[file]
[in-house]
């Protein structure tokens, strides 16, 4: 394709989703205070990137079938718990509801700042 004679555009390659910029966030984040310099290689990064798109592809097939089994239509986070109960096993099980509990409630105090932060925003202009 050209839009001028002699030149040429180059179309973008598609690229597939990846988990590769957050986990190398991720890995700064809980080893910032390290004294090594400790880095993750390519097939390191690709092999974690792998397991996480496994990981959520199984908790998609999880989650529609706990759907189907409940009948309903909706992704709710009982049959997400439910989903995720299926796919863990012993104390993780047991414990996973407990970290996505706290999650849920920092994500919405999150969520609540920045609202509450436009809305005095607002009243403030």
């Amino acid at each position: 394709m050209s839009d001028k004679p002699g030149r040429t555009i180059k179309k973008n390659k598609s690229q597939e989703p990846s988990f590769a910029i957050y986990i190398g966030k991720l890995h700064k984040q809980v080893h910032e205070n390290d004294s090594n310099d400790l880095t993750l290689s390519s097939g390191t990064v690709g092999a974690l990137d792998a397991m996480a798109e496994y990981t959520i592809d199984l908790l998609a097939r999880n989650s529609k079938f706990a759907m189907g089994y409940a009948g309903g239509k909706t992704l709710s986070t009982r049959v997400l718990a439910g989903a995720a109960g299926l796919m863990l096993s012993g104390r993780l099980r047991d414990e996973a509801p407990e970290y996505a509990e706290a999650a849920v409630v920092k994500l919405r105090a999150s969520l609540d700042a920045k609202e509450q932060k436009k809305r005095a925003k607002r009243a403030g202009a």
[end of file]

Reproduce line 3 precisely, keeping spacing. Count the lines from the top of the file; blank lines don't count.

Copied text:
């Amino acid at each position: 394709m050209s839009d001028k004679p002699g030149r040429t555009i180059k179309k973008n390659k598609s690229q597939e989703p990846s988990f590769a910029i957050y986990i190398g966030k991720l890995h700064k984040q809980v080893h910032e205070n390290d004294s090594n310099d400790l880095t993750l290689s390519s097939g390191t990064v690709g092999a974690l990137d792998a397991m996480a798109e496994y990981t959520i592809d199984l908790l998609a097939r999880n989650s529609k079938f706990a759907m189907g089994y409940a009948g309903g239509k909706t992704l709710s986070t009982r049959v997400l718990a439910g989903a995720a109960g299926l796919m863990l096993s012993g104390r993780l099980r047991d414990e996973a509801p407990e970290y996505a509990e706290a999650a849920v409630v920092k994500l919405r105090a999150s969520l609540d700042a920045k609202e509450q932060k436009k809305r005095a925003k607002r009243a403030g202009a």